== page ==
Unlimited Access. Try it Today! Your First 10 Days Always $0.99

Movies

Entertainment Movies

Review: 'Teenage Mutant Ninja Turtles' ★★

The "Teenage Mutant Ninja Turtles" franchise earns a Michael Bay-produced 3-D reboot that spares no expense in special effects and spares no decibels in the volume that is the soundtrack to all their new mayhem.

These digitally animated supersize turtles have real-world presence and weight, stomping onto the scene like teenagers who haven't learned to do anything quietly. Their brawls with trigger-happy foes from the Foot Clan are a blur of body blows and bullets. Their wisecracks are up-to-date, their love of pizza unabated.

Their human friend is a fluff-friendly TV reporter played by Megan Fox. So, yeah, Bay gave this production the full "Transformers" treatment. It's entirely too violent, but the teenage turtles armed with ninja swords, knives and nunchucks have always been violent, from their origins in the 1980s comic books to assorted TV series and the films of the '90s and an animated flop of 2007.

The new film, directed by Jonathan Liebesman ("Battle Los Angeles"), quickly and gracefully handles the back story — a lab experiment and a fire — and puts shapely TV reporter April O'Neil (Fox) on their case right from the start.

The Foot Clan, led by the mysterious megalomaniac Shredder (voiced by Danny Woodburn), is trying to take over New York. But these masked vigilantes keep foiling its plans.

April starts to piece together a puzzle that points to her own past, the man her scientist father was in business with (William Fichtner) and the "mutagen" and other chemicals they were toying with.

The heroes are masked ninjas, mutant turtles who grew huge, learned English and trained in martial arts with the inscrutable rat, Splinter (voiced by Tony Shalhoub). Michelangelo, Raphael, Donatello and Leonardo only occasionally act like teenagers, usually in their banter.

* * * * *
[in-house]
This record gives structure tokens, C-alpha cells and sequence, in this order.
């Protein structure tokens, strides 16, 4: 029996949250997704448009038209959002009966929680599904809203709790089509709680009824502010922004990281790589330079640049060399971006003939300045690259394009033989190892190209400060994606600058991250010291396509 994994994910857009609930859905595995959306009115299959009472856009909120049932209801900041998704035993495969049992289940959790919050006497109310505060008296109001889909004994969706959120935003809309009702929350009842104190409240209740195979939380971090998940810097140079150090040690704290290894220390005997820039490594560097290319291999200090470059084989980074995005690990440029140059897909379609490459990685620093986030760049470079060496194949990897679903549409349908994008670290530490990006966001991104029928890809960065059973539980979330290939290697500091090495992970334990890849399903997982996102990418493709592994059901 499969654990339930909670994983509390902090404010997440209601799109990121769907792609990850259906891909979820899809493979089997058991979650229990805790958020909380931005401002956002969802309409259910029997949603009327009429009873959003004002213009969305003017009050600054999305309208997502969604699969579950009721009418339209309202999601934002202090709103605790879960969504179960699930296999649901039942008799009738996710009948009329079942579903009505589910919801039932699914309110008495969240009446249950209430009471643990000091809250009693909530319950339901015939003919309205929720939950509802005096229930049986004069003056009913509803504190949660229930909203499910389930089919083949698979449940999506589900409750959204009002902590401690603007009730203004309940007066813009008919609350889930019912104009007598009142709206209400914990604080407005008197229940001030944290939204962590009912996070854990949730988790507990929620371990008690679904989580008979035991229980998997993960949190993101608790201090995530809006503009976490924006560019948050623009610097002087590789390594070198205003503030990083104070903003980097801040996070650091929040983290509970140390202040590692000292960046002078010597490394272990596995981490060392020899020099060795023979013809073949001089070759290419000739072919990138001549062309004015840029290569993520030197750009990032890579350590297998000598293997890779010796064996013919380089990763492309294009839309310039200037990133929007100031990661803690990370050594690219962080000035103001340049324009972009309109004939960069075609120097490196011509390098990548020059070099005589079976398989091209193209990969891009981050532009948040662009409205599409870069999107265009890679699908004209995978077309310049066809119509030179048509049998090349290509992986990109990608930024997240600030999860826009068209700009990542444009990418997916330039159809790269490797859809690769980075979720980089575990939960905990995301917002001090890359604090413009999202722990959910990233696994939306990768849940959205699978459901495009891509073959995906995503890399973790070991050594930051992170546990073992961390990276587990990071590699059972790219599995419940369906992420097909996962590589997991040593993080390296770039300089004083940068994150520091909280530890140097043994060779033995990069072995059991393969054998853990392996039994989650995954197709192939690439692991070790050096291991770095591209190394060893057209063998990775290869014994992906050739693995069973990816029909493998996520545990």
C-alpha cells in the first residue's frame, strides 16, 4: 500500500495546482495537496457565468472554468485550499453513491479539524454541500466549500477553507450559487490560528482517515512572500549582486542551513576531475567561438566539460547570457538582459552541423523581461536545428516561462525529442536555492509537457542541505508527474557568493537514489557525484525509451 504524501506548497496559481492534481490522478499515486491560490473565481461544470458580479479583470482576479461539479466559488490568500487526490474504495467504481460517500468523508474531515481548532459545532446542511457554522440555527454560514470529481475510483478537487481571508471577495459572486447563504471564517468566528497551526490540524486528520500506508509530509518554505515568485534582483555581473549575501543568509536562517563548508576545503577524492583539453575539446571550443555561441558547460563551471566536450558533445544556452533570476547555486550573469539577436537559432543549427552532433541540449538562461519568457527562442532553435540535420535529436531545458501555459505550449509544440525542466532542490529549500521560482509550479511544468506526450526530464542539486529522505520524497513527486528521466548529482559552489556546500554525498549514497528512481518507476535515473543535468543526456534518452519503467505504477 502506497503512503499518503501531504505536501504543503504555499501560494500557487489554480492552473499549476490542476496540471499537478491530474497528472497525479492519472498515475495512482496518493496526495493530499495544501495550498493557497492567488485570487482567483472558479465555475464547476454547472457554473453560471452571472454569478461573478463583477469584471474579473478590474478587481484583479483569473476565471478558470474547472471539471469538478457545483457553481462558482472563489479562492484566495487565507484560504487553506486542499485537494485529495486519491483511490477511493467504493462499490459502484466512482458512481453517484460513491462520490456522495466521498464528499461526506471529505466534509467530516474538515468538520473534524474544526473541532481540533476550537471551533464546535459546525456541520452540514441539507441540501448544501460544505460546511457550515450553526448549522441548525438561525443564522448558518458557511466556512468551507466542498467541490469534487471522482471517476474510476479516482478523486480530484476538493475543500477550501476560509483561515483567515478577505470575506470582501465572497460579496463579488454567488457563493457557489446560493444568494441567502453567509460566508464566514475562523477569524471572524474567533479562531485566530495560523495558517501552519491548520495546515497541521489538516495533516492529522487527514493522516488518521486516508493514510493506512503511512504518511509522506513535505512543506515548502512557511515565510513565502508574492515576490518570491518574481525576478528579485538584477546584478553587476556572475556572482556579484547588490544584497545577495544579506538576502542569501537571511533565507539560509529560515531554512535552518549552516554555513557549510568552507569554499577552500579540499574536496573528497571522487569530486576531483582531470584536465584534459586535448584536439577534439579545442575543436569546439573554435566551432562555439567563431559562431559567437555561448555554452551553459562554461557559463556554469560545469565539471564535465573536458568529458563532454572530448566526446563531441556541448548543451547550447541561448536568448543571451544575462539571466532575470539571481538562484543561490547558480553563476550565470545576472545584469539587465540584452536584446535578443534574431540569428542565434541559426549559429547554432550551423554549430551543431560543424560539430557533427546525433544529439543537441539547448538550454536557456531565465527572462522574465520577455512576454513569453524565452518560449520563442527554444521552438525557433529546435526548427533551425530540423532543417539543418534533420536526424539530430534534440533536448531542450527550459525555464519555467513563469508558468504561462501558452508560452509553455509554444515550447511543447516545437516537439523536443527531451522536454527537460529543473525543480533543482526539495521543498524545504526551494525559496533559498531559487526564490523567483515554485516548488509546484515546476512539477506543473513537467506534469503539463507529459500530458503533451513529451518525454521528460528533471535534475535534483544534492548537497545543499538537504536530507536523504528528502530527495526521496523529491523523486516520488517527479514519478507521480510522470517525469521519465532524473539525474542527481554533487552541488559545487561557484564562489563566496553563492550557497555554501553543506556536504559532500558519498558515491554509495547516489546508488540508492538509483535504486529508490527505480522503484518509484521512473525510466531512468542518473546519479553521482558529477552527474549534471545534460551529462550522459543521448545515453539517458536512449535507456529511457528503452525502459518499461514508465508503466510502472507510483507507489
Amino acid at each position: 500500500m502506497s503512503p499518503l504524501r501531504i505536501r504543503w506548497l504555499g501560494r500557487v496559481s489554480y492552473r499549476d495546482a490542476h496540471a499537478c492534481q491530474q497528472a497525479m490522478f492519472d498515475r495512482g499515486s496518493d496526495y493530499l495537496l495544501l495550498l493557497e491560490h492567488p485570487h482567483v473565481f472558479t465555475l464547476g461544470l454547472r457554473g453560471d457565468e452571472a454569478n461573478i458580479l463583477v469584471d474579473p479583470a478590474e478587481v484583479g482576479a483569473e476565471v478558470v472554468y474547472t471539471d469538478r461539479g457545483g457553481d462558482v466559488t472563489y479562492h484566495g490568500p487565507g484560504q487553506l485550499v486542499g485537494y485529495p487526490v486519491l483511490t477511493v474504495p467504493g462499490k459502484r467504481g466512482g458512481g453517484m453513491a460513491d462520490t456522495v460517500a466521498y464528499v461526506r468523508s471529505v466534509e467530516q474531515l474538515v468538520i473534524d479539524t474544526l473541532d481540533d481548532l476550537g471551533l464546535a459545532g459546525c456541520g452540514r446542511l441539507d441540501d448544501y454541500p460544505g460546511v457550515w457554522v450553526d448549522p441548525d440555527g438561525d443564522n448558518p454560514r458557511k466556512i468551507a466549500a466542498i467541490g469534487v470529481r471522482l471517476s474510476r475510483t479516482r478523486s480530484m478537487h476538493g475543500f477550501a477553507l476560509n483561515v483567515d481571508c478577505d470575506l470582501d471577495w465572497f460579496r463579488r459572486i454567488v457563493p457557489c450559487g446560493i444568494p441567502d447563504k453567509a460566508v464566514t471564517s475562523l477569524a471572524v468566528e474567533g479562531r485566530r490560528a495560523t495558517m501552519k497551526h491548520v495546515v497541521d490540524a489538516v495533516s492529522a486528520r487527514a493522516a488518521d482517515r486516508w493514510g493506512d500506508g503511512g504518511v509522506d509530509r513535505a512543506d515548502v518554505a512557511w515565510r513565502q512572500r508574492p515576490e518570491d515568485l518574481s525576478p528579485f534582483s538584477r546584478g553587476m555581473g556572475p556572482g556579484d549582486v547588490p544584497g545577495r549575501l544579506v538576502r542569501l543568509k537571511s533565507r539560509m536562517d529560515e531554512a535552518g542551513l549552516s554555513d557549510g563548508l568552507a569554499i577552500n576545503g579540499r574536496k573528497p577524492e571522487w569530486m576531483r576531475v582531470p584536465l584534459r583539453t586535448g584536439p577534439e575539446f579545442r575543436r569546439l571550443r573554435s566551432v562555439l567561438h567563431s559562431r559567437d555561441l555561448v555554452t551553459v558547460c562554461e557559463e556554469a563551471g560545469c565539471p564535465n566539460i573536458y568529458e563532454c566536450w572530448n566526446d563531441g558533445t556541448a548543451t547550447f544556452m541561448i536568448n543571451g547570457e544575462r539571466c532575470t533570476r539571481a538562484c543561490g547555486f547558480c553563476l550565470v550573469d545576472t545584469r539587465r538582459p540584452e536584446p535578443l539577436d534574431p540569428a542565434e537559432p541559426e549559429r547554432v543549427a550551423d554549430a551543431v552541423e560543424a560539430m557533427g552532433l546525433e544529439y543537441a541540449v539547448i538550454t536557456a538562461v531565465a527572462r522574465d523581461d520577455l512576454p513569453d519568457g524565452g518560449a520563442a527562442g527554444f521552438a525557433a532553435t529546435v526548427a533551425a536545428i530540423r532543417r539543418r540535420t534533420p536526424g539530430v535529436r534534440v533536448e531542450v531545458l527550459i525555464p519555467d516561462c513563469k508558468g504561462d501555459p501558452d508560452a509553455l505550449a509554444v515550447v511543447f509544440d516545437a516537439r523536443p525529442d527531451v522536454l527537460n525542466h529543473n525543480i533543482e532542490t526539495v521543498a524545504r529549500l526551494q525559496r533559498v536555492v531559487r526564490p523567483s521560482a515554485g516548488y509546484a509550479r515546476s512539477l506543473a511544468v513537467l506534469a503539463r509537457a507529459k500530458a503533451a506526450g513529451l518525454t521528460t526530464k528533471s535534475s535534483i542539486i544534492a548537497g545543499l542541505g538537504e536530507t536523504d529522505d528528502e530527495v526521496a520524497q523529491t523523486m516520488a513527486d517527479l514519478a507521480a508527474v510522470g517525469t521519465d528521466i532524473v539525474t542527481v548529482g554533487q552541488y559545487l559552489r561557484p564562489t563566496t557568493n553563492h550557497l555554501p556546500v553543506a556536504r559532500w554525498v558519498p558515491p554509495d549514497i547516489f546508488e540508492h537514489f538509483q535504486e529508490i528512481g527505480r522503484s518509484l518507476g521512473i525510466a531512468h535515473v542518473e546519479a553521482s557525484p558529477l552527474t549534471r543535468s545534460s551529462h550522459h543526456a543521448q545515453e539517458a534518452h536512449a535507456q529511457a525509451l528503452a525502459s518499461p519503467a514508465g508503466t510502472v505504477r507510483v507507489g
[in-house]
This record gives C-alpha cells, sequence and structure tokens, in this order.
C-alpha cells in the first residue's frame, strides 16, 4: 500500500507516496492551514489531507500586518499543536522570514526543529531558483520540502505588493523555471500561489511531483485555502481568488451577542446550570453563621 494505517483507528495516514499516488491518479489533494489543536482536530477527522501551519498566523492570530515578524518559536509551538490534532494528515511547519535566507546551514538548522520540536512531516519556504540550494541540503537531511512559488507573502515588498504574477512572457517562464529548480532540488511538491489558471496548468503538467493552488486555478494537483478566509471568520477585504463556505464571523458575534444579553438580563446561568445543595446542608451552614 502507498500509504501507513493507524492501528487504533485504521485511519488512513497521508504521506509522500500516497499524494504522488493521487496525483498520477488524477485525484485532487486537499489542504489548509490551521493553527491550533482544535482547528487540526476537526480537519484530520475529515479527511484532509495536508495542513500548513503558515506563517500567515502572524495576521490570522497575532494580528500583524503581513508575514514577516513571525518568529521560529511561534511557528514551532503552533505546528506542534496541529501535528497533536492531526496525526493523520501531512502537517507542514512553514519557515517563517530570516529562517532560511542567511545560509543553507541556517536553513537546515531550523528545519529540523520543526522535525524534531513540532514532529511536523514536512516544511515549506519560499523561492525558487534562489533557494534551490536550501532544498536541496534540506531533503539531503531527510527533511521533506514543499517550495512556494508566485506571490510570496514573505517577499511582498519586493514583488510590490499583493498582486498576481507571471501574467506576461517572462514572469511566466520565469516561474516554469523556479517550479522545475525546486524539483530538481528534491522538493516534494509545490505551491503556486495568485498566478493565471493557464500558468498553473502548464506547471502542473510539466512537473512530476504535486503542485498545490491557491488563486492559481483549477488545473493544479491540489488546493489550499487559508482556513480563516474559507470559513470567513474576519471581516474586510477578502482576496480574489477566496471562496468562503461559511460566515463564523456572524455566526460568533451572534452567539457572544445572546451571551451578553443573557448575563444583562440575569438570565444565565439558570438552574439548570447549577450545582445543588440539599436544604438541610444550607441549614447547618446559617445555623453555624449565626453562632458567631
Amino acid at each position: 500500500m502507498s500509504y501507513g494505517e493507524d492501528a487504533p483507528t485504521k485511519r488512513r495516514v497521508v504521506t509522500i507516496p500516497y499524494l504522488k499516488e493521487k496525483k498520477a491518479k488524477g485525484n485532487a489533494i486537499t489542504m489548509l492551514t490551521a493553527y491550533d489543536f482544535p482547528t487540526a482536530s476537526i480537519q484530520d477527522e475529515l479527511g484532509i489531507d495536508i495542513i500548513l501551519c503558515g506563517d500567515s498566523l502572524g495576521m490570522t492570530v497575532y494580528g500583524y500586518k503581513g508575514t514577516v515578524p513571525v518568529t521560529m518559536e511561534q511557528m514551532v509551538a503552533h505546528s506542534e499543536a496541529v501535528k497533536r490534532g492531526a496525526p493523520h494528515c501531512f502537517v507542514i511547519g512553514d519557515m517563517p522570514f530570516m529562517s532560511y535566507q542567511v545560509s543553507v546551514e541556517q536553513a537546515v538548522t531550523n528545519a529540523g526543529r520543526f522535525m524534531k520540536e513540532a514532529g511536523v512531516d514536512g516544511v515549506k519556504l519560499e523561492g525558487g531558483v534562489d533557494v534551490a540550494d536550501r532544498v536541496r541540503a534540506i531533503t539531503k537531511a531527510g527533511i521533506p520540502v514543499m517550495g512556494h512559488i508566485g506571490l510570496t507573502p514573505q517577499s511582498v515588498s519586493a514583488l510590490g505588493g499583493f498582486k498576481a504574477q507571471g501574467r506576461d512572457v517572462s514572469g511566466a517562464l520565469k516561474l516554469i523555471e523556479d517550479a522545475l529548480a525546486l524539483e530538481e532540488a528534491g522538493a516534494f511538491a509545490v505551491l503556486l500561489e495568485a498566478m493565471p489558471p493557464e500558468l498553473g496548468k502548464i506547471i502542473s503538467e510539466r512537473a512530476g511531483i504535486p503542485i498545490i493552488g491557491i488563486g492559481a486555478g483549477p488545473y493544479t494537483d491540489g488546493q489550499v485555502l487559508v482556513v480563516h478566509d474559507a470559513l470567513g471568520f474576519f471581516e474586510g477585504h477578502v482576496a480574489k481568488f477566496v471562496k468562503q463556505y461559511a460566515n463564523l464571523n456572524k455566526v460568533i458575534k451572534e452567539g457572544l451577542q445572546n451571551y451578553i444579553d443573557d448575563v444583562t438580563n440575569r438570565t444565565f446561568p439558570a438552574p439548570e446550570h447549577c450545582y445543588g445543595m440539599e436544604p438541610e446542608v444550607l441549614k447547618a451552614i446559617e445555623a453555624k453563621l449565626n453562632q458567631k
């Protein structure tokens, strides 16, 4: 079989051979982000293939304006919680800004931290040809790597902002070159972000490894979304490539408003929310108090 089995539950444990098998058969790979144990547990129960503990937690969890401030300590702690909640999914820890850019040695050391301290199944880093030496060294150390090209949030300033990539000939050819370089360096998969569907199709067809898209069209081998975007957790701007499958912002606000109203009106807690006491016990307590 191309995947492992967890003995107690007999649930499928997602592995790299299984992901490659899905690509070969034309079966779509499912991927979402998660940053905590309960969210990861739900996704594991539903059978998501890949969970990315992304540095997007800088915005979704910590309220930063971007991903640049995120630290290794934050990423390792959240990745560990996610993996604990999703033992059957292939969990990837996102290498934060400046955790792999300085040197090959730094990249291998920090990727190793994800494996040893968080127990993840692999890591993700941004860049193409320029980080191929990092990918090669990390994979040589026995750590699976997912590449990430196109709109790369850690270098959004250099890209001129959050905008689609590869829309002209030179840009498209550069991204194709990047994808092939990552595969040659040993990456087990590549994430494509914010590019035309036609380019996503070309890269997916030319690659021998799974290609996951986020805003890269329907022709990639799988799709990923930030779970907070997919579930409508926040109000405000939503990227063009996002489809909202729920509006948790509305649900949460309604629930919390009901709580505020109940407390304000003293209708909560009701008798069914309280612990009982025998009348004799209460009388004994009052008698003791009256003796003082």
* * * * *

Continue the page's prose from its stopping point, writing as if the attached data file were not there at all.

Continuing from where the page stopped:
"Did you tell her his name?"

"Maybe she's clairvoyant!"

"Maybe she's a Jedi!"

April cannot convince her boss (Whoopi Goldberg) that she's not crazy. And her on-the-make cameraman (Will Arnett, toned down and not nearly funny enough) is also a hard sell regarding these "heroes on a half-shell."

"So, they're aliens?"

"No. That would be stupid."

The animated rat has a much bigger role in this film than is usual for this series, and the animators give Splinter a few cute tricks to pull off, as well as an Asian martial arts master's long, thin goatee.

The action beats are bigger and better than they've ever been in a Ninja Turtle film: brawls, shootouts, a snowy car-and-truck chase with big explosions.

But in between those scenes is an awful lot of chatter and exposition. For a film that aims younger (save for the die-hards who grew up with this franchise), that's deadly dull.

And Fox, emoting as if her "comeback" depended on this, plays it all straight, which tends to rob the film of needed playfulness. The turtle brothers are somewhat less distinct as character "types" — the tech nerd, the angry rebel, the boy on the make, the leader. Among the voice actors playing the Project Renaissance turtle brothers, only Johnny Knoxville (as Leonardo) stands out: "Oh look, he's doing his Batman voice!"